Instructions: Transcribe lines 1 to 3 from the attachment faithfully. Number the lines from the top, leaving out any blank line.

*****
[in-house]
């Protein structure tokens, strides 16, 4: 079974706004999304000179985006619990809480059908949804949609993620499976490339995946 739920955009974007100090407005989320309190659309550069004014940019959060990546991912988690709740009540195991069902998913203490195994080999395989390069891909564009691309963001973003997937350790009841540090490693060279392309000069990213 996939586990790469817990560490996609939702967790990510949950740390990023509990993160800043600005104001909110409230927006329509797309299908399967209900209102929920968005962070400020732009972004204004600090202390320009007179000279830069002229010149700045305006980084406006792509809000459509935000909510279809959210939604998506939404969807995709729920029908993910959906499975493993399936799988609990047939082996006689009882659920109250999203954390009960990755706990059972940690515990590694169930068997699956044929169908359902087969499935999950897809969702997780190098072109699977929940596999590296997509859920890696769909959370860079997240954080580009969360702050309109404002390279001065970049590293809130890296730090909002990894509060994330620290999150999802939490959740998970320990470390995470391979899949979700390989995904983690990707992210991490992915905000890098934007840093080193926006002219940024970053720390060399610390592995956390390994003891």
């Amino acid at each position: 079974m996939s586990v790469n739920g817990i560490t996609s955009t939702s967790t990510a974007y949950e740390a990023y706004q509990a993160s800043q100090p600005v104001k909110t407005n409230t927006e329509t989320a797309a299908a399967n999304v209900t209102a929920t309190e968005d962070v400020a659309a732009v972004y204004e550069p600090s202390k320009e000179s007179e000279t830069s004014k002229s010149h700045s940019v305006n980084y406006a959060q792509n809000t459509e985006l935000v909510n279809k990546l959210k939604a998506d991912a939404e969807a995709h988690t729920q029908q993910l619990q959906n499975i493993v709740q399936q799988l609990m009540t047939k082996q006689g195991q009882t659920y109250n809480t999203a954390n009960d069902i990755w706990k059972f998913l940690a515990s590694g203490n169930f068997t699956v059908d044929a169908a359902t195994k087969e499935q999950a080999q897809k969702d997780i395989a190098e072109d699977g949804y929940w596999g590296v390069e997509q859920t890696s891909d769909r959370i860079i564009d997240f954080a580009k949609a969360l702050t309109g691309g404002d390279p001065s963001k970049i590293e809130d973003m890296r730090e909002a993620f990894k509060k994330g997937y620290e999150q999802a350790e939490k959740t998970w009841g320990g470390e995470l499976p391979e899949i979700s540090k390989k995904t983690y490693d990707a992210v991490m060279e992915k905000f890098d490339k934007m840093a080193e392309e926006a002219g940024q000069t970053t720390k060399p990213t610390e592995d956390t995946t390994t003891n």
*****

[in-house]
């Protein structure tokens, strides 16, 4: 079974706004999304000179985006619990809480059908949804949609993620499976490339995946 739920955009974007100090407005989320309190659309550069004014940019959060990546991912988690709740009540195991069902998913203490195994080999395989390069891909564009691309963001973003997937350790009841540090490693060279392309000069990213 996939586990790469817990560490996609939702967790990510949950740390990023509990993160800043600005104001909110409230927006329509797309299908399967209900209102929920968005962070400020732009972004204004600090202390320009007179000279830069002229010149700045305006980084406006792509809000459509935000909510279809959210939604998506939404969807995709729920029908993910959906499975493993399936799988609990047939082996006689009882659920109250999203954390009960990755706990059972940690515990590694169930068997699956044929169908359902087969499935999950897809969702997780190098072109699977929940596999590296997509859920890696769909959370860079997240954080580009969360702050309109404002390279001065970049590293809130890296730090909002990894509060994330620290999150999802939490959740998970320990470390995470391979899949979700390989995904983690990707992210991490992915905000890098934007840093080193926006002219940024970053720390060399610390592995956390390994003891």
């Amino acid at each position: 079974m996939s586990v790469n739920g817990i560490t996609s955009t939702s967790t990510a974007y949950e740390a990023y706004q509990a993160s800043q100090p600005v104001k909110t407005n409230t927006e329509t989320a797309a299908a399967n999304v209900t209102a929920t309190e968005d962070v400020a659309a732009v972004y204004e550069p600090s202390k320009e000179s007179e000279t830069s004014k002229s010149h700045s940019v305006n980084y406006a959060q792509n809000t459509e985006l935000v909510n279809k990546l959210k939604a998506d991912a939404e969807a995709h988690t729920q029908q993910l619990q959906n499975i493993v709740q399936q799988l609990m009540t047939k082996q006689g195991q009882t659920y109250n809480t999203a954390n009960d069902i990755w706990k059972f998913l940690a515990s590694g203490n169930f068997t699956v059908d044929a169908a359902t195994k087969e499935q999950a080999q897809k969702d997780i395989a190098e072109d699977g949804y929940w596999g590296v390069e997509q859920t890696s891909d769909r959370i860079i564009d997240f954080a580009k949609a969360l702050t309109g691309g404002d390279p001065s963001k970049i590293e809130d973003m890296r730090e909002a993620f990894k509060k994330g997937y620290e999150q999802a350790e939490k959740t998970w009841g320990g470390e995470l499976p391979e899949i979700s540090k390989k995904t983690y490693d990707a992210v991490m060279e992915k905000f890098d490339k934007m840093a080193e392309e926006a002219g940024q000069t970053t720390k060399p990213t610390e592995d956390t995946t390994t003891n």